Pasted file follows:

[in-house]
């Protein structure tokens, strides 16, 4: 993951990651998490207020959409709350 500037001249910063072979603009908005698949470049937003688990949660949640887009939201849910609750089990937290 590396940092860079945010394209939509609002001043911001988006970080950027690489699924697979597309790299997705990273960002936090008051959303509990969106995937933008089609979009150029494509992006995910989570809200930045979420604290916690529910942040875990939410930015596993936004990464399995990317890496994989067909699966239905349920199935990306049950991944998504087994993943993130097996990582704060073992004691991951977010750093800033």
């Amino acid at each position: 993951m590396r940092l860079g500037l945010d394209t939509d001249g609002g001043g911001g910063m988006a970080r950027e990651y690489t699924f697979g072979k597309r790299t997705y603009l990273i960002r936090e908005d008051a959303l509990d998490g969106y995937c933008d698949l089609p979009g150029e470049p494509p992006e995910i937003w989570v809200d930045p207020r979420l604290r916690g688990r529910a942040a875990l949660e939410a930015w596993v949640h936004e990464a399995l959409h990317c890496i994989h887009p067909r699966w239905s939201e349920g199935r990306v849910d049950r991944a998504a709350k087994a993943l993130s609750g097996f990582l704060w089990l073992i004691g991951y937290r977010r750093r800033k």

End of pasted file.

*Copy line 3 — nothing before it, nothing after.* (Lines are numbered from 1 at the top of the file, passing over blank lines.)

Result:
């Amino acid at each position: 993951m590396r940092l860079g500037l945010d394209t939509d001249g609002g001043g911001g910063m988006a970080r950027e990651y690489t699924f697979g072979k597309r790299t997705y603009l990273i960002r936090e908005d008051a959303l509990d998490g969106y995937c933008d698949l089609p979009g150029e470049p494509p992006e995910i937003w989570v809200d930045p207020r979420l604290r916690g688990r529910a942040a875990l949660e939410a930015w596993v949640h936004e990464a399995l959409h990317c890496i994989h887009p067909r699966w239905s939201e349920g199935r990306v849910d049950r991944a998504a709350k087994a993943l993130s609750g097996f990582l704060w089990l073992i004691g991951y937290r977010r750093r800033k």